Officials at Elite, which leased the largest hangar at the airport as its northern maintenance base, made a lot of promises including the addition of up to 100 jobs here. Elite Airways stopped paying all its obligations and then halted all its fights in the summer of 2022 — not just in Maine but all over the country. The end result in Auburn was unpaid wages to former employees, a $90,000 bill for unpaid rent and thousands more in unpaid utilities, which the airport had to assume in order to keep critical safety systems functioning, like the fire suppression system in the hangar.

The Auburn-Lewiston airport formally evicted the company in March and took possession of Elite’s abandoned property in April, which includes three planes, jet engines and other parts and equipment. LaBonte says the airport will sell off what it can to try and recoup losses from Elite, but he doesn’t believe they will recover enough to pay off the debts.

Mark McGhee works on an airplane engine Tuesday morning inside his hangar at Dirigo Aerospace Solutions at the Auburn-Lewiston Municipal Airport in Auburn. Russ Dillingham/Sun Journal



One bright spot at the airport is the recent arrival, or return, of a team of aviators who used to run operations at the former Twitchell’s Airport in Turner: Mark and Kate McGhee. Experienced pilots and owners of Dirigo Aerospace Solutions LLC, the couple were forced to leave Twitchell’s last November when the privately owned airport was sold. They migrated their planes and tons of gear to the Auburn-Lewiston Municipal Airport. They also brought most of their customers.

They are currently leasing part of a hangar next to the airport terminal, where they run their maintenance business. “All of our customers have managed to find us,” Kate McGhee told the Sun Journal in an interview at the hangar last month. “We’re happy to be here, it’s where we want to be.”

They said they would be interested in becoming the airport’s fixed base operator, known as the FBO, however, the airport is currently taking on that role. LaBonte has put out a request for proposals for someone to help the airport run the FBO, but said he wants to hold on to the operation for now.

Typically, an FBO will handle all fuel sales and makes a profit from that, in addition to handling all the hangar and tie-down leases and fees, another source of revenue. The FBO can also handle flight training and maintenance, which are additional income sources.

Management and staffing issues at the airport appear to be contributing to the challenges, however, specifically the airport’s role as FBO, which LaBonte admits is “underperforming.” The latest financial statement shows FBO operations nearly $80,000 under projected revenue, with customers leaving the airport due to poor customer service.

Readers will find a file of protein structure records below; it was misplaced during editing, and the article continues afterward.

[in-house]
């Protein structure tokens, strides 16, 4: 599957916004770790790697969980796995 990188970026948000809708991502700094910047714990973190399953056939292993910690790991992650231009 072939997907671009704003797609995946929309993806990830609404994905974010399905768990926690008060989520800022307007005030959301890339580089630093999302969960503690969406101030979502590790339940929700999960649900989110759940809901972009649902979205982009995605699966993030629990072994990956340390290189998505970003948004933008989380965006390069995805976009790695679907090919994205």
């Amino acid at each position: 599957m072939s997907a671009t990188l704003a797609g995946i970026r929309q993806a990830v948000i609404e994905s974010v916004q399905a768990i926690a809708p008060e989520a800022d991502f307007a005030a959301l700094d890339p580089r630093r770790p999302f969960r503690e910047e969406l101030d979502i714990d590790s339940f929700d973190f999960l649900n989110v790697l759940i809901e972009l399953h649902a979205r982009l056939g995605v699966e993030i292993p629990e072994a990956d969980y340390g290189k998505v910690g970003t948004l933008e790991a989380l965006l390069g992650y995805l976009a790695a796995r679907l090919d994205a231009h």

For now, the McGhees are busy doing maintenance for customers who come from all over and they are very busy. They also service seaplanes, something they had to let go of when Twitchell’s closed. It was a seasonal business, with owners of camps and second homes in Maine seeking out the McGhee’s for their expertise and willingness to travel to clients who may need emergency repairs on a lake — something no one else does. “Seaplanes never break down (nearby),” Mark McGhee said. “They’re always 100 miles away.”


They also provided fuel and emergency services to the Maine Warden Service, which operates about four seaplanes.

A few weeks ago, they negotiated a return to property in Turner adjacent to the former airport and have resurrected the seaplane business, to the relief of the 75 or so clients they had amassed over the years. But it’s a bit of a logistical nightmare, with clients flying in and out of Turner and the McGhees shuttling clients’ planes to Auburn for service. But it’s an additional source of revenue and a specialty business, with few competitors.

The McGhees are not inclined to insert themselves into the middle of the imbroglio at the airport. They made it clear they just want to run their business.

“The reception (at Auburn-Lewiston Municipal Airport) has been great,” Kate McGhee said. “Everyone is thrilled to have an operator here. Everyone is thrilled to have another mechanic here — even the other mechanics here.”